Life Rights - Part Four in a series of 'Life Rights' articles written by Prof Graham Paddock

Here is Part Four in the series of 'Life Rights' articles written by Prof Graham Paddock. 

CLICK HERE for part 1 of this 5 part series

CLICK HERE for part 2 of this 5 part series

CLICK HERE for part 3 of this 5 part series

UNDERSTANDING LIFE RIGHTS: What happens in practice

Article by Graham Paddock

Life Rights

Introduction: In practice, the management provisions of both the Housing Development Schemes for Retired Persons Act of 1988 ('the Act') and the Sectional Titles Schemes Management Act of 2011 ('STSMA') do apply to many developments. These are 'hybrid' developments in the sense that they include both life right holders with unregistered statutory rights under the Act and sectional title owners with registered title to units. Such hybrid setups can emerge in scenarios such as when:

  1. retirees acquire life rights before a developer opens a sectional title register for the property, but when this occurs units are not transferred to the life right holders because they have no right to claim transfer, or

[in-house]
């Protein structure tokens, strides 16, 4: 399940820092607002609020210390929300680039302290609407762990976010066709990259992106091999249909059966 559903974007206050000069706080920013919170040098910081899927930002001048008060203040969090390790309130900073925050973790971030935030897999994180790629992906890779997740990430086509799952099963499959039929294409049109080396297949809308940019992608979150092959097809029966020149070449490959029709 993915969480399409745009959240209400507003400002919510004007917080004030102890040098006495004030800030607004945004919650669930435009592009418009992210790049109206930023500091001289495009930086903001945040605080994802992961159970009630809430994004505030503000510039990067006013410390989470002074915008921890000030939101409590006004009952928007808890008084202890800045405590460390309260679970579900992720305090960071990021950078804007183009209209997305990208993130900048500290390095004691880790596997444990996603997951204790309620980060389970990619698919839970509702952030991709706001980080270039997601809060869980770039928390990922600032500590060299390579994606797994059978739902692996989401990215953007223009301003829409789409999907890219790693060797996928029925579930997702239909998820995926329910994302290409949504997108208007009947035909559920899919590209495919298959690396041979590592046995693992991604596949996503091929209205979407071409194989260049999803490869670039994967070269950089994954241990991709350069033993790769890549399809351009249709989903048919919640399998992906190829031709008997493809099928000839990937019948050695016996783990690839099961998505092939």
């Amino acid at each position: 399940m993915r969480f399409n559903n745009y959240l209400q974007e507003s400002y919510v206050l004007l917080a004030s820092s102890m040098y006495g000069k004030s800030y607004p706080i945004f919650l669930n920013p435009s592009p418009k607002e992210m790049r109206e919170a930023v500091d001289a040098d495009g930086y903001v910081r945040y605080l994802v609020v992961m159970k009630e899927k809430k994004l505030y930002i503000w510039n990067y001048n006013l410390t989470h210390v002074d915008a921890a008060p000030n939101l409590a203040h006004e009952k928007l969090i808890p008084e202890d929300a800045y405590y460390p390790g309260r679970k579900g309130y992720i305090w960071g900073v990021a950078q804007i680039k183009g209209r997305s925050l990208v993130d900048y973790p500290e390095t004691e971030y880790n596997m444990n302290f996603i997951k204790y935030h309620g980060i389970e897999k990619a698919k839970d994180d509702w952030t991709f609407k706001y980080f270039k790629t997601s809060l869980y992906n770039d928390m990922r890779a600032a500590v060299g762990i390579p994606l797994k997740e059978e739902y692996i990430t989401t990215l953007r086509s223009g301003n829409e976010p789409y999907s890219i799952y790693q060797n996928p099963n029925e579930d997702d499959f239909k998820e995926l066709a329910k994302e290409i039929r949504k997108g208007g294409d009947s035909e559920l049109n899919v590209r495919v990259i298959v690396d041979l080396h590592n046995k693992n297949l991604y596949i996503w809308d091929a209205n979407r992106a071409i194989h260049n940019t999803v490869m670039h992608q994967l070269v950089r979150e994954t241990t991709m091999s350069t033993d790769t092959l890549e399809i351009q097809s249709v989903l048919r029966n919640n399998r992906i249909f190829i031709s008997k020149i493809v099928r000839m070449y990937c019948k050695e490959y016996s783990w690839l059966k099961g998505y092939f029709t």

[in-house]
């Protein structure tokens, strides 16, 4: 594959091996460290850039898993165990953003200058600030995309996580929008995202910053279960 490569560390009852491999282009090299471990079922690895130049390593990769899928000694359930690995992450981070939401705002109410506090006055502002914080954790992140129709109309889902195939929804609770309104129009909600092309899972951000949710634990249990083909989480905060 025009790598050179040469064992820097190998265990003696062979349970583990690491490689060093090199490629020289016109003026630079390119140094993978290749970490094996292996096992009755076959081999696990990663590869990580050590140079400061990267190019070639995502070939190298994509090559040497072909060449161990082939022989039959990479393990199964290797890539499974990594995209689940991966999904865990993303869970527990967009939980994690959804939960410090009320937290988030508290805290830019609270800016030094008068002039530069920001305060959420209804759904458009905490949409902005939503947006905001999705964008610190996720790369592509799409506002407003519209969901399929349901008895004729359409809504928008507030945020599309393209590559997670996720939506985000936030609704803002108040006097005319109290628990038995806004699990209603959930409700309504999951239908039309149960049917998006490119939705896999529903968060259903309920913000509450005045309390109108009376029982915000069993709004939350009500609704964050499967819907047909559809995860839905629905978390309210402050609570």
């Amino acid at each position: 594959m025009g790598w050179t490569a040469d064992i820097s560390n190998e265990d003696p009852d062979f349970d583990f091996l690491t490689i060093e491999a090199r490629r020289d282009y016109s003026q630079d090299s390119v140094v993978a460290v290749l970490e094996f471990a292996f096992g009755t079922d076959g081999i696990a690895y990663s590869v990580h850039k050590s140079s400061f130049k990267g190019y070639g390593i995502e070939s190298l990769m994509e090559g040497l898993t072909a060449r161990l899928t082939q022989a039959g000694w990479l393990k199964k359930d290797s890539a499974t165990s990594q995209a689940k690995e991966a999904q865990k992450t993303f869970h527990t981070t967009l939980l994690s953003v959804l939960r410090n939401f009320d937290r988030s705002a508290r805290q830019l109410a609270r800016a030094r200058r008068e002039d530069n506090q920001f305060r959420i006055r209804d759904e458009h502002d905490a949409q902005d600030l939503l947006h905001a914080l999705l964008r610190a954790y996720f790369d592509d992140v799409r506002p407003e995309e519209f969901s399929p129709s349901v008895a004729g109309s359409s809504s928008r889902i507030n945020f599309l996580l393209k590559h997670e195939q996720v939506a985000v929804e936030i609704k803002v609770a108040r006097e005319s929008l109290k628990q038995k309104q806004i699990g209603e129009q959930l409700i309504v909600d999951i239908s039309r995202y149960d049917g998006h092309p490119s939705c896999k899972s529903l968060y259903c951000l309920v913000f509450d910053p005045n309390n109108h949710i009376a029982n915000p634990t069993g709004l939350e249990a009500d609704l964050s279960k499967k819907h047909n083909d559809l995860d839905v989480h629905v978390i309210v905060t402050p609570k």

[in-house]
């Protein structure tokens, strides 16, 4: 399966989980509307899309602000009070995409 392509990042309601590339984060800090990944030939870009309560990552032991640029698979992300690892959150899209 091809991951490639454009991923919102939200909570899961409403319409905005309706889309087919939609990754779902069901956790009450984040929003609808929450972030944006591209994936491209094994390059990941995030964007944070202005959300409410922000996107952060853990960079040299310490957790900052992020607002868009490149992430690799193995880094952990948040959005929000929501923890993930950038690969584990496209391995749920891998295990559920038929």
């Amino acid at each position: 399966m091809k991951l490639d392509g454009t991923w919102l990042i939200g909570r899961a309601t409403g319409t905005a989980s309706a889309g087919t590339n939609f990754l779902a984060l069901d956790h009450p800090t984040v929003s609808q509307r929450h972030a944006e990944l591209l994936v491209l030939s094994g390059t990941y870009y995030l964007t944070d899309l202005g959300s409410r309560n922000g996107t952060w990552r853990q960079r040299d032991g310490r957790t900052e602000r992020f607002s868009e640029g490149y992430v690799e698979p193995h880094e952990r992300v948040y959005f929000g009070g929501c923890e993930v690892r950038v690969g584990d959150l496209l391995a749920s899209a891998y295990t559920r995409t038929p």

2. units in an existing sectional titles scheme with different owners are made subject to life rights.

The situation where a development is regulated by both a life rights management association ('LRMA') established under the Act's regulation 7 and a sectional titles body corporate ('STBC') established under section 2(1) of STSMA is not dealt with in any statute. So in these situations the challenge is to understand what part each statutory body is entitled and obliged to play in the scheme's administration.